The European Commission raised concerns about DHS' screening program that creates risk profiles for every air traveler. Commissioners requested confirmation from the US that data shared is handled in accordance with a pact the EU and US signed in October, The Washington Post reports.
Vice President Franco Frattini told the European Parliament: "I have always taken the position that travelers must be informed when their . . . data may be transferred to competent authorities of third countries." .
Ever since DHS published a notice in the Federal Register, shockwaves have been reverberating about the Automated Targeting System, a computerized screening program in which U.S. Customs and Border Protection personnel make risk assessments on air cargo and passengers entering and leaving the country. International travelers have been profiled for 10 years, Customs officials said.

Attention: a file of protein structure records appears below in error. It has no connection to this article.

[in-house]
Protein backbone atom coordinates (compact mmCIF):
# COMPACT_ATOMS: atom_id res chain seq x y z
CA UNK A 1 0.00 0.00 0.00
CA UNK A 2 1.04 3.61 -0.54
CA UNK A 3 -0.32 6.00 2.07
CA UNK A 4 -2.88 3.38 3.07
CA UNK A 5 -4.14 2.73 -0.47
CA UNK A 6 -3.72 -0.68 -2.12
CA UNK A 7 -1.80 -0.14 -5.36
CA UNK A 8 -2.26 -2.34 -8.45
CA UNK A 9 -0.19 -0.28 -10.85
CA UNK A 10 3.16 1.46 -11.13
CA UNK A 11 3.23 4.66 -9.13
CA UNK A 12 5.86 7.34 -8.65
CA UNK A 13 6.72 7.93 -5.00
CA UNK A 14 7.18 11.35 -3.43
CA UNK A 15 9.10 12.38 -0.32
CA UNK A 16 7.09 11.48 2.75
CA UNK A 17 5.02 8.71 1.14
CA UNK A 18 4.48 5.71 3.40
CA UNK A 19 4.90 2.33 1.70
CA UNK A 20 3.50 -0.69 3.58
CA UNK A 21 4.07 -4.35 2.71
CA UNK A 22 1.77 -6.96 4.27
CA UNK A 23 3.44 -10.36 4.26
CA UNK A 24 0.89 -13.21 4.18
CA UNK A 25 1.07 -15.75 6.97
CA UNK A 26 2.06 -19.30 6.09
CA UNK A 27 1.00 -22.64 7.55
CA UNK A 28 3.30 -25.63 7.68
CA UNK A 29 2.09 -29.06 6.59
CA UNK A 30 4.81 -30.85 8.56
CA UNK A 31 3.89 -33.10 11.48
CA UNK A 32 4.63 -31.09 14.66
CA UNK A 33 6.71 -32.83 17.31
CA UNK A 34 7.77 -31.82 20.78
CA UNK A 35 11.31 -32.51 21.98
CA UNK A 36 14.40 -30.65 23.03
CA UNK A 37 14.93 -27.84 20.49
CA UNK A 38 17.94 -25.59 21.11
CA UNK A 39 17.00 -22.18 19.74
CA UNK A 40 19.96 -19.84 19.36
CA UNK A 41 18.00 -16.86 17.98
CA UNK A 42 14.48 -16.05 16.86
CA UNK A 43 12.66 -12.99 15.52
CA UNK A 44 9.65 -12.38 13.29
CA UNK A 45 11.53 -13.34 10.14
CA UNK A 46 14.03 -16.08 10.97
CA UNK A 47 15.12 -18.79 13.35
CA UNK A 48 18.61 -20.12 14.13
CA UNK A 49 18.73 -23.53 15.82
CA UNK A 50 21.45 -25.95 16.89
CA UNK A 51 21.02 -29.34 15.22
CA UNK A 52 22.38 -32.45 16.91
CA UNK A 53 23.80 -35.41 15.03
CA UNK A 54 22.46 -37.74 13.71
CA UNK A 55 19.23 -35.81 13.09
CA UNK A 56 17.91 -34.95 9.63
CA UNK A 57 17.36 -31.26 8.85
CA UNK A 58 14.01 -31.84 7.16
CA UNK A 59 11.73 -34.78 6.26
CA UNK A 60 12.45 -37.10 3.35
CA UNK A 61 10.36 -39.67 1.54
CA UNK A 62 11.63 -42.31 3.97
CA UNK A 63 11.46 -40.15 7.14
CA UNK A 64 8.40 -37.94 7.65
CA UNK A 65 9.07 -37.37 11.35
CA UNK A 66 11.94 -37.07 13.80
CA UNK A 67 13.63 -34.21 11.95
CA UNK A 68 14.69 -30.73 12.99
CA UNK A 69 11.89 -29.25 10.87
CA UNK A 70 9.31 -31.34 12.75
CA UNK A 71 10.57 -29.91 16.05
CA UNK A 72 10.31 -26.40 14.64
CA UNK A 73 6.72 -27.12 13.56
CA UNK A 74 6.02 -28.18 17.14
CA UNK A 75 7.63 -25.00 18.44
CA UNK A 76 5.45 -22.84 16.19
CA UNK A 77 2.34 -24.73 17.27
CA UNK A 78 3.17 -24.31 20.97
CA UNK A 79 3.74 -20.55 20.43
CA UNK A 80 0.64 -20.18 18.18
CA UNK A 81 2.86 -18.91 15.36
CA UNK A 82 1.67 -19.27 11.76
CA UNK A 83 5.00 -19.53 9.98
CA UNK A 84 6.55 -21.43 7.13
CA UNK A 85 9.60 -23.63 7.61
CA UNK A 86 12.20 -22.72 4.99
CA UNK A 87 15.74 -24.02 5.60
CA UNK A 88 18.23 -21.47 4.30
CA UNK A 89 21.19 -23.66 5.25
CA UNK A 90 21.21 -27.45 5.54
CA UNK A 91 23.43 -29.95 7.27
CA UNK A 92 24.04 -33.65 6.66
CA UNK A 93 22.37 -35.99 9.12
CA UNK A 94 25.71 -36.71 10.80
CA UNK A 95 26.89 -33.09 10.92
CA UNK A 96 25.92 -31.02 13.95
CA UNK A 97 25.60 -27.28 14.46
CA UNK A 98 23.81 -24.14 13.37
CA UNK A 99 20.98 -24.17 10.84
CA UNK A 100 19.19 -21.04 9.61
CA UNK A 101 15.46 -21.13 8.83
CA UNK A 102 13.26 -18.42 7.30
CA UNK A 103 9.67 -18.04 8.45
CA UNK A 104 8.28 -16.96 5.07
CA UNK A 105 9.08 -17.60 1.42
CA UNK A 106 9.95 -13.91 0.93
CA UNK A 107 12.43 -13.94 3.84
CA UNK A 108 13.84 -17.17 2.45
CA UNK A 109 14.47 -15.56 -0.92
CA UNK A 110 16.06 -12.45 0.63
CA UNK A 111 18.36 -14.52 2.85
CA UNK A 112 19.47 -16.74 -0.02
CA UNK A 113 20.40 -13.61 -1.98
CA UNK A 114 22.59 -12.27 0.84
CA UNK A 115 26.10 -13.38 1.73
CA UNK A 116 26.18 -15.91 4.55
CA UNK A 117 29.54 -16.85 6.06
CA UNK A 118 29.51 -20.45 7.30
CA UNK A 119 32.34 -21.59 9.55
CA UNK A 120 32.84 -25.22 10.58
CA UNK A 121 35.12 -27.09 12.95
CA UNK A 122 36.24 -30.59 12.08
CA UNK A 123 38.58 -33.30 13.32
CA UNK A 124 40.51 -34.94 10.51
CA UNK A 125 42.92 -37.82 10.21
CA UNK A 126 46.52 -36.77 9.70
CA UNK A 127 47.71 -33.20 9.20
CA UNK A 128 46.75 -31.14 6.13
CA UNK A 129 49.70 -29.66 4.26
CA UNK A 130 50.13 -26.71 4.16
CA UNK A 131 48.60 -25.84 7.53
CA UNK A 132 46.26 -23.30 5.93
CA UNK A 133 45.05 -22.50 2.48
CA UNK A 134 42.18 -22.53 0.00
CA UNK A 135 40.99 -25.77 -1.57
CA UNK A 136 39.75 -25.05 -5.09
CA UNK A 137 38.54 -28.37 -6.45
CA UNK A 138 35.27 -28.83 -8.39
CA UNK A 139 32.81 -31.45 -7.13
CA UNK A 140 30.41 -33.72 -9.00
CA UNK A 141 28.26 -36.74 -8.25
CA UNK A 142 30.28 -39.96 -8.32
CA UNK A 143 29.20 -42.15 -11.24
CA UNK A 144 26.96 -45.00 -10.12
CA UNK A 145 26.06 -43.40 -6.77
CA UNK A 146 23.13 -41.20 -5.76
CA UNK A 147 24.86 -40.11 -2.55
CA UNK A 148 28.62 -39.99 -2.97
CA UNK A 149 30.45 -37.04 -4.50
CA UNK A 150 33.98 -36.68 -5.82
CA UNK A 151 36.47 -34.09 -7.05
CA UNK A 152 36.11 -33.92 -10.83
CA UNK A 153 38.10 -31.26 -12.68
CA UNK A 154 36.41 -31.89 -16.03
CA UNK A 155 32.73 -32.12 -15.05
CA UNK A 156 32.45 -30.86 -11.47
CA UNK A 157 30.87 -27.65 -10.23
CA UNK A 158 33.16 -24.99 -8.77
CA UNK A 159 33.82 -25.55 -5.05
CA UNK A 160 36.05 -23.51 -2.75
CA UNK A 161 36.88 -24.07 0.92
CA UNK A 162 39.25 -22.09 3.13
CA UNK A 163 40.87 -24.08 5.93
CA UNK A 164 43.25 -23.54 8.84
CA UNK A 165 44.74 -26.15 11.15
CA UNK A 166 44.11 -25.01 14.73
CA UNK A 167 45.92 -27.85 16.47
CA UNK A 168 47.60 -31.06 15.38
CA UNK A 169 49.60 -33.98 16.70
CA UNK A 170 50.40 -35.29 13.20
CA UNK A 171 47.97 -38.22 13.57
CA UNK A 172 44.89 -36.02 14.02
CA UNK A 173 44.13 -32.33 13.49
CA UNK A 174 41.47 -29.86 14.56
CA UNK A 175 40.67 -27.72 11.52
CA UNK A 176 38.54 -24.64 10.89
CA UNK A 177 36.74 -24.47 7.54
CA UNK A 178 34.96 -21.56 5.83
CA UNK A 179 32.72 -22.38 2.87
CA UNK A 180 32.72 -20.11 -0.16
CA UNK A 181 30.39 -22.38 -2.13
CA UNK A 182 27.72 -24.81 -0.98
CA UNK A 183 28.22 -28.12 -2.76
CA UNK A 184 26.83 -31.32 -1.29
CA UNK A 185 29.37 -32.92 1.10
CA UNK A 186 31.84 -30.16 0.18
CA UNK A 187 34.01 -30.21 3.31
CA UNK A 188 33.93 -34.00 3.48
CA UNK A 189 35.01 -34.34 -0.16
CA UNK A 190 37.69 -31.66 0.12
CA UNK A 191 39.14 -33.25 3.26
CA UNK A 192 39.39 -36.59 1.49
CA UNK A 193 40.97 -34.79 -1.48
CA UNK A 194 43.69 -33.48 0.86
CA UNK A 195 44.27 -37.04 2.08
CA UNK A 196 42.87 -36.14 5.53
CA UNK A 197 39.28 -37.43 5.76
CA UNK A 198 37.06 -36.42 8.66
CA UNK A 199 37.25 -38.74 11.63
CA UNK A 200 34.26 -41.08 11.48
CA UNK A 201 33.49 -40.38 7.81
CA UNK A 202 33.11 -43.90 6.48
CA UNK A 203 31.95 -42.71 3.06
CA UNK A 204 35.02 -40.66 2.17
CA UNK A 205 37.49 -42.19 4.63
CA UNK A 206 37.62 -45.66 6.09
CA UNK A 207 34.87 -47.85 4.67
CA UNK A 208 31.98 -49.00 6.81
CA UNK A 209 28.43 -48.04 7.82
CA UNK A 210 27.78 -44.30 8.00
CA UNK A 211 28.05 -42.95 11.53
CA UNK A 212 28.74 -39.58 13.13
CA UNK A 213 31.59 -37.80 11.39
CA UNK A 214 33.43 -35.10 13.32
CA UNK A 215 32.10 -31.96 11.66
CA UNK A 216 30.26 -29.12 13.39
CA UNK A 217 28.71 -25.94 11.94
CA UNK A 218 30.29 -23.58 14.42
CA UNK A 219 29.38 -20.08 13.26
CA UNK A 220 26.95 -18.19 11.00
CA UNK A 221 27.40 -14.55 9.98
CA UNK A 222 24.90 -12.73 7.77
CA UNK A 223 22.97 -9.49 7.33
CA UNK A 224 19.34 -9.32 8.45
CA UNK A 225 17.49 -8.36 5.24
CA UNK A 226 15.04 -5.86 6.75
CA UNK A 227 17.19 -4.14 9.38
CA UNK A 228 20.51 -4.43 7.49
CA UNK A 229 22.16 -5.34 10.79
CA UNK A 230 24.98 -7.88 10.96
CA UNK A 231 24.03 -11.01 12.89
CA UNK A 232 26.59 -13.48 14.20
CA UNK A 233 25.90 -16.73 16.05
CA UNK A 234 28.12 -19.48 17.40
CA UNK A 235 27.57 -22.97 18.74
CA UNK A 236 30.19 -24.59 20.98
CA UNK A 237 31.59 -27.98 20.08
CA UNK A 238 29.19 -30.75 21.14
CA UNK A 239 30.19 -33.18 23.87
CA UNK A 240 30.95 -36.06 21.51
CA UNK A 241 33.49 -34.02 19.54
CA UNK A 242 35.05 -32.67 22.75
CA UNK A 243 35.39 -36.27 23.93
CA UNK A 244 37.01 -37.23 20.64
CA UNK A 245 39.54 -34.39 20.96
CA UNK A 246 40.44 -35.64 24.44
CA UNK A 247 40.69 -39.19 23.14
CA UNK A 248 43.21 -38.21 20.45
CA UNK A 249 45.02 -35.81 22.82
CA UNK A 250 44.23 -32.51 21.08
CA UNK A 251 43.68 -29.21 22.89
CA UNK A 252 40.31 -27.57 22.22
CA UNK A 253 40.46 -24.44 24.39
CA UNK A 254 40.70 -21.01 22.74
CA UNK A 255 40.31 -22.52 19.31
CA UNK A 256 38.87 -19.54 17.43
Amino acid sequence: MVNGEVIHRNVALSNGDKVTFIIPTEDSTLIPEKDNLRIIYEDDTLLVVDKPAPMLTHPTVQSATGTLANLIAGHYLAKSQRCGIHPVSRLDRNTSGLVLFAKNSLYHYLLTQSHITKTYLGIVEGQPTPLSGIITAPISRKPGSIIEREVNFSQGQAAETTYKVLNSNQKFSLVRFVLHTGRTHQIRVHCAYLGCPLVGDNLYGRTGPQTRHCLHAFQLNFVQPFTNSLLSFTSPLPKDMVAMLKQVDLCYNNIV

Sophie in't Veld, a Dutch member of the European Parliament, said this month that passengers are not told their travel data are recorded and made accessible to a wide range of agencies. "We cannot accept this excessive appetite for personal data without any kind of protection against mistakes and abuse by public authorities," she said.
After lengthy negotiations, the EU and US renegotiated an agreement on passenger data that allowed the data to be retained for 40 years but set limits on sharing the data between agencies.
Jarrod Agen, a spokesman for the Department of Homeland Security, which includes the Customs agency, said that Customs is abiding by the October agreement, including a provision that data about passengers arriving from Europe be held for only 3 1/2 years.